The collection comprises of material relating to the Imperial Trans-Antarctic Expedition [Weddell Sea Party] 1914-1916 (leader Sir Ernest Henry Shackleton) and later correspondence by James.
Reginald William James collection
- This material is held at
- ReferenceGB 15 Reginald William James
- Dates of Creation1914 - 1957
- Name of Creator
- Language of MaterialEnglish.
- Physical DescriptionExpedition material (3 maps, 6 volumes, 288 leaves) and correspondence (7 leaves)
Scope and Content
Administrative / Biographical History
Reginald William James was born in London on 9 January 1891. He was educated at the Regent Street Polytechnic and read physics at St John's College, Cambridge. After two years research studentship in the Cavendish Laboratory in Cambridge, he joined the Imperial Trans-Antarctic Expedition [Weddell Sea party], 1914-1916 (leader Sir Ernest Henry Shackleton) as physicist.
After Endurance was lost, James played an important part in the saving of the expedition members by determining the longitude of the floe on which they were drifting when the ship's chronometers had become unreliable.
On return to England James was commissioned in the Royal Engineers and did pioneer work in the development of sound ranging as a method of discovering the position of enemy guns. After the First World War he lectured in physics at Manchester University, gaining a worldwide reputation as an X-ray crystallographer. In 1937 he became Professor of Physics at the University of Cape Town,South Africa, retiring in 1957. James died in Cape Town on 7 July 1964.
The collection is split into two sub-fonds, comprising of expedition material and correspondence respectively.
Conditions Governing Access
Some materials deposited at the Institute are NOT owned by the Institute. In such cases the archivist will advise about any requirements imposed by the owner. These may include seeking permission to read, extended closure, or other specific conditions.
Anyone wishing to consult material should ensure they note the entire MS reference and the name of the originator.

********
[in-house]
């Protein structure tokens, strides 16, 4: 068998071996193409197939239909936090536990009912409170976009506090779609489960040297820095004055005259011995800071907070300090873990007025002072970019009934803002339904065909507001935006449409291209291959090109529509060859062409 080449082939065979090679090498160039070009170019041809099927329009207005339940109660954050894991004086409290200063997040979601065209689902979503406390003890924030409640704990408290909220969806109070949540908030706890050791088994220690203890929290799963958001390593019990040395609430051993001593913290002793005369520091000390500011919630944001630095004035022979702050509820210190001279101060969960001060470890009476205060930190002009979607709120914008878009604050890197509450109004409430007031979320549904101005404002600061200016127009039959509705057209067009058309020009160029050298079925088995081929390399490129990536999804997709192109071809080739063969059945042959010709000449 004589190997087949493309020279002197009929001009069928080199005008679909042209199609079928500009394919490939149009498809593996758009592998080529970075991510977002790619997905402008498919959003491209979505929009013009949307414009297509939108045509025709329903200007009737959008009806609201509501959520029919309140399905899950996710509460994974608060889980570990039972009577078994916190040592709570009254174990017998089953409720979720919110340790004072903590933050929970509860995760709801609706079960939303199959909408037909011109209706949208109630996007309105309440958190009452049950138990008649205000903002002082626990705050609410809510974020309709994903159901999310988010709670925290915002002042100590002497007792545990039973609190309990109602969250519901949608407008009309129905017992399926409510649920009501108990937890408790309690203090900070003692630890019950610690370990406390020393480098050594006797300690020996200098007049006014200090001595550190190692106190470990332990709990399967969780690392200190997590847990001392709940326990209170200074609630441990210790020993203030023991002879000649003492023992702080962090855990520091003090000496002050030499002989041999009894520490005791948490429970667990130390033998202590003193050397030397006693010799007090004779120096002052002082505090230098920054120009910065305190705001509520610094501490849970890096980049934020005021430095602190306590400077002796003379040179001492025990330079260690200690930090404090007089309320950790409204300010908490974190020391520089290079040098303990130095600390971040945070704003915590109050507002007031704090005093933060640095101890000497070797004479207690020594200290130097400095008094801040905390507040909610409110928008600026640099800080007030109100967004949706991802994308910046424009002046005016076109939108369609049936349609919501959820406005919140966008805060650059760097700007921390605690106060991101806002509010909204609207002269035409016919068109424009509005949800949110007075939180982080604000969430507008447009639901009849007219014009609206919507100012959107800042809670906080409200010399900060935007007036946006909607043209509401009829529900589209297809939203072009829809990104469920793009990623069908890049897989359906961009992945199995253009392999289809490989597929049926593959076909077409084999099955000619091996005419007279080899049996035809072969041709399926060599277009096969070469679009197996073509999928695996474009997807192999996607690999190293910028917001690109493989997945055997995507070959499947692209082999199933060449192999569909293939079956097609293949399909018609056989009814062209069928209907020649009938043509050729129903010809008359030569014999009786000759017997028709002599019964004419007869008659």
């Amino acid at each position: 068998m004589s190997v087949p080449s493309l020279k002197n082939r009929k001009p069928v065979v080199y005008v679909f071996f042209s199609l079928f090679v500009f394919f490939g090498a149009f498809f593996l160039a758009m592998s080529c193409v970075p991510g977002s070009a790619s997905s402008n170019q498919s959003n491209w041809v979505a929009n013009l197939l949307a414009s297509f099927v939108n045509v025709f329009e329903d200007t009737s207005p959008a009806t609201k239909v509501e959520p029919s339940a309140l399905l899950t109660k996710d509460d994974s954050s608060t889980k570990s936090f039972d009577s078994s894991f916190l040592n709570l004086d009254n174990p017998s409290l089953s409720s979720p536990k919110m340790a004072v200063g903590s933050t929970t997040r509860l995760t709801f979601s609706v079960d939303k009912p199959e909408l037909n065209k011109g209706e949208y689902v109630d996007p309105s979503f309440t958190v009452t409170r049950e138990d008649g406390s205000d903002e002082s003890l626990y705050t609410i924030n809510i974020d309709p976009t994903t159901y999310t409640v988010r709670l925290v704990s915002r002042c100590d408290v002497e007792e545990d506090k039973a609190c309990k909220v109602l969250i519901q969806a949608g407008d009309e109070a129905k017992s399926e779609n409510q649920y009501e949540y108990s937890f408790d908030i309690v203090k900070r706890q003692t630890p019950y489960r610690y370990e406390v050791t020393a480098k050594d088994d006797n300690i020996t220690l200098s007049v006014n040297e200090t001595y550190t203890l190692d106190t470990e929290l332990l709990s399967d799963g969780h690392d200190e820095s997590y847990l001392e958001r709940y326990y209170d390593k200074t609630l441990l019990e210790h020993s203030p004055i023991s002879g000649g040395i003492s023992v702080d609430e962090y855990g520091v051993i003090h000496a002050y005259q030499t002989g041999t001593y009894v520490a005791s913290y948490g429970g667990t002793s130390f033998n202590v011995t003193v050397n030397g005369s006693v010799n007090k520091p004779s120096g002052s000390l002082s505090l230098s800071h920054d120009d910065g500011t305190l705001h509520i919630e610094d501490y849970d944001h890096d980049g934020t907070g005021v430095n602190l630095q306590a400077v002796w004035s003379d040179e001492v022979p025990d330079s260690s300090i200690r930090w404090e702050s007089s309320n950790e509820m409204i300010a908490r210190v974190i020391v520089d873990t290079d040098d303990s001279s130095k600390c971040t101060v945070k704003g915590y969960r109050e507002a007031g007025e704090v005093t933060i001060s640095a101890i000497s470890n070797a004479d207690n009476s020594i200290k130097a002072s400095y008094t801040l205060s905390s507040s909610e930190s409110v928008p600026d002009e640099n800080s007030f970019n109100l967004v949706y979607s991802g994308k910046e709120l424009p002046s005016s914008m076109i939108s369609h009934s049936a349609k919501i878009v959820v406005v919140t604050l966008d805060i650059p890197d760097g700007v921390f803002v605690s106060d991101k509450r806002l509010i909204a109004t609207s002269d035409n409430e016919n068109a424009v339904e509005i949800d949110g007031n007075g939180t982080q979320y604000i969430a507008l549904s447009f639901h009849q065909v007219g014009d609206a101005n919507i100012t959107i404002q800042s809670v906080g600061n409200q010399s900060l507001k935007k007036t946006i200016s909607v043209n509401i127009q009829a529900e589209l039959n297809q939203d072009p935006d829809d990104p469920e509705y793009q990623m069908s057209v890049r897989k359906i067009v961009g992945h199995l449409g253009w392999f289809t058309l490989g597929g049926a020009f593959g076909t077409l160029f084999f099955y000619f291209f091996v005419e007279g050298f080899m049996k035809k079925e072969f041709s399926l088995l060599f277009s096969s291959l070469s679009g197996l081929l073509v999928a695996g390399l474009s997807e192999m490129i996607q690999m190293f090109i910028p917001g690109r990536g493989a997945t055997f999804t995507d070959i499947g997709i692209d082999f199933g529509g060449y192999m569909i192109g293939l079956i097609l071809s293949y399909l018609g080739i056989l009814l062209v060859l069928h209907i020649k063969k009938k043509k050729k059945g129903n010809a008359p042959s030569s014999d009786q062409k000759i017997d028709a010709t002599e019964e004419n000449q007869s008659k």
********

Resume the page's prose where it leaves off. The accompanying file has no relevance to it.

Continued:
The term holograph is used when the item is wholly in the handwriting of the author. The term autograph is used when the author has signed the item.
Descriptions compiled by N. Boneham, Assistant Archivist with assistance from R. Stancombe and reference to The Polar Record (January 1965) volume 12, number 79, p497-498 and Encyclopaedia of Antarctica and the Southern Oceans ed. Bernard Stonehouse, John Wiley & Sons, Chichester (2002) ISBN 0471986658 SPRI Library (7) and Robert Keith Headland Antarctic Chronology, unpublished corrected revision of Chronological list of Antarctic expeditions and related historical events, (1 December 2001) Cambridge University Press (1989) ISBN 0521309034
Other Finding Aids
Clive Holland Manuscripts in the Scott Polar Research Institute, Cambridge, England - a catalogue, Garland Publishing New York and London (1982) ISBN 0824093941.
Additional finding aids are available at the Institute.
Conditions Governing Use
Copying material by photography, electrostat, or scanning device by readers is prohibited. The Institute may be able to provide copies of some documents on request for lodgement in publicly available repositories. This is subject to conservation requirements, copyright law, and payment of fees.
Copyright restrictions apply to most material. The copyright may lie outside the Institute and, if so, it is necessary for the reader to seek appropriate permission to consult, copy, or publish any such material. (The Institute does not seek this permission on behalf of readers). Written permission to publish material subject to the Institute's copyright must be obtained from the Director. Details of conditions and fees may be had from the Archivist.
Further accessions possible.